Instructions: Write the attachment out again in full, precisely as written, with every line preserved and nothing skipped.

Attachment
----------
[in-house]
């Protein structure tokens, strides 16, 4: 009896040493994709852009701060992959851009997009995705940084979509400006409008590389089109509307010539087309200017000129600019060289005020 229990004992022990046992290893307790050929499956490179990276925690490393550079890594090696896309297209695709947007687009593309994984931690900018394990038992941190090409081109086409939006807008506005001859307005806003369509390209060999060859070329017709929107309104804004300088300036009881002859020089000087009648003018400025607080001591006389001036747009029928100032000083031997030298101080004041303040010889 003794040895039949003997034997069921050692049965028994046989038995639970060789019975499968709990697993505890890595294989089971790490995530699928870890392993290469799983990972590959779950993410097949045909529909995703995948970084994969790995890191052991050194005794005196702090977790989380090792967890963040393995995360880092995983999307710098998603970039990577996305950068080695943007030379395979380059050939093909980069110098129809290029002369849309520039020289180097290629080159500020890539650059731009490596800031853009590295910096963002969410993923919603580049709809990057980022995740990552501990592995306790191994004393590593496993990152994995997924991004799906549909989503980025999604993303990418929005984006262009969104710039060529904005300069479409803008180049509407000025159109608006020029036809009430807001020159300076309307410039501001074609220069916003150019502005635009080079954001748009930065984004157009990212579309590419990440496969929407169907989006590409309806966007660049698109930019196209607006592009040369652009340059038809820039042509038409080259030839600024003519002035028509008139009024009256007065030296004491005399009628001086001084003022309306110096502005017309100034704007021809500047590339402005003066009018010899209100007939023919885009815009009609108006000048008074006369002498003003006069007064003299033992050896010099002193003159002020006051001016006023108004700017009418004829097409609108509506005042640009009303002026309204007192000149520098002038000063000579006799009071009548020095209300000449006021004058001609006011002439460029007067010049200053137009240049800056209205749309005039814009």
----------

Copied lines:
[in-house]
């Protein structure tokens, strides 16, 4: 009896040493994709852009701060992959851009997009995705940084979509400006409008590389089109509307010539087309200017000129600019060289005020 229990004992022990046992290893307790050929499956490179990276925690490393550079890594090696896309297209695709947007687009593309994984931690900018394990038992941190090409081109086409939006807008506005001859307005806003369509390209060999060859070329017709929107309104804004300088300036009881002859020089000087009648003018400025607080001591006389001036747009029928100032000083031997030298101080004041303040010889 003794040895039949003997034997069921050692049965028994046989038995639970060789019975499968709990697993505890890595294989089971790490995530699928870890392993290469799983990972590959779950993410097949045909529909995703995948970084994969790995890191052991050194005794005196702090977790989380090792967890963040393995995360880092995983999307710098998603970039990577996305950068080695943007030379395979380059050939093909980069110098129809290029002369849309520039020289180097290629080159500020890539650059731009490596800031853009590295910096963002969410993923919603580049709809990057980022995740990552501990592995306790191994004393590593496993990152994995997924991004799906549909989503980025999604993303990418929005984006262009969104710039060529904005300069479409803008180049509407000025159109608006020029036809009430807001020159300076309307410039501001074609220069916003150019502005635009080079954001748009930065984004157009990212579309590419990440496969929407169907989006590409309806966007660049698109930019196209607006592009040369652009340059038809820039042509038409080259030839600024003519002035028509008139009024009256007065030296004491005399009628001086001084003022309306110096502005017309100034704007021809500047590339402005003066009018010899209100007939023919885009815009009609108006000048008074006369002498003003006069007064003299033992050896010099002193003159002020006051001016006023108004700017009418004829097409609108509506005042640009009303002026309204007192000149520098002038000063000579006799009071009548020095209300000449006021004058001609006011002439460029007067010049200053137009240049800056209205749309005039814009």